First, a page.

To his credit, Moss is resourceful, and for a while, he manages to skate by, if not entirely validate his wife’s assertion that he can take all comers.” It seems almost plausible — and necessary, given the conventions of cinema — that he will get out of this situation alive. Unfortunately for him, the strangely coiffed hitman, Anton Chigurh (Javier Bardem, in an Oscar-winning performance), truly is on his trail. Once you accept that Chigurh embodies the Grim Reaper, certain things in the film start to take on added meaning. The way he creeps into the frame, dogging the steps of the cocksure Carson Wells, played by Woody Harrelson. The way he only seems to be thwarted only by chance, whether it be a chance car accident or the chance result of a coin toss.

No Country for Old Men has been called a neo-western, and though he comes riding in late after his initial voiceover, the film does contain something of a cowboy, albeit an aging one, marooned in the modern world among senseless evil. Numerous close-ups allow us to the luxuriate in the craggy facial features of Tommy Lee Jones, whose character, Sheriff Ed Tom Bell, provides the film’s third major perspective.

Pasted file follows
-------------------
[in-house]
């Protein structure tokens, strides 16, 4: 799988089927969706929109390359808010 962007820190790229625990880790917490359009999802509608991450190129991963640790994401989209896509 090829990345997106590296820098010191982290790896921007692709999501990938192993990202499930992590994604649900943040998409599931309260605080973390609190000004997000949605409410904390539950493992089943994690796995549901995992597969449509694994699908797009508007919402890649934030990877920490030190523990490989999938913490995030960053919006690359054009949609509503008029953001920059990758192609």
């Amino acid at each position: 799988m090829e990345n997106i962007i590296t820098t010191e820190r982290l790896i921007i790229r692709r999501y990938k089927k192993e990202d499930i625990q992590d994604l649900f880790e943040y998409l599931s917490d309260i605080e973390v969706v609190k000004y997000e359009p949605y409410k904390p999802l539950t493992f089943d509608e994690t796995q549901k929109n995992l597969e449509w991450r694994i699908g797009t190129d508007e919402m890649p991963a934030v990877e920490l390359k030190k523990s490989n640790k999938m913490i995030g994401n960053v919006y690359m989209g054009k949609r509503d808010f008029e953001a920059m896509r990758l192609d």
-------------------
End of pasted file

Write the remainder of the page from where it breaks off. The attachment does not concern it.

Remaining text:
In the same way that Cormac McCarthy’s austerity had a sobering effect on the Coen Brothers, tempering their occasional overindulgence in quirkiness with some heft, the Coen Brothers’ less-is-more approach to the source material may have actually improved on McCarthy’s novel, tightening up the dialogue, removing inessential plot elements like the young female hitchhiker, and just generally making the story leaner, meaner, and more effective. The only thing that might have suffered a bit in the transition from page to screen is Bell’s role, which is perhaps too greatly reduced at the beginning, so that the laconic lawman’s importance does not become clear till the end.

Gone are large swaths of Bell’s italicized thoughts, which prefaced each chapter in the book with what literary critic Harold Bloom called “apocalyptic moral judgments.” With the way the film subverts audience expectations in its final act, this clearly left some moviegoers (like the woman sitting in front of me at the theater) perplexed as to why the film shifts perspective from Moss to Bell and ends the way it does. To address that, we need to talk about the film’s ending.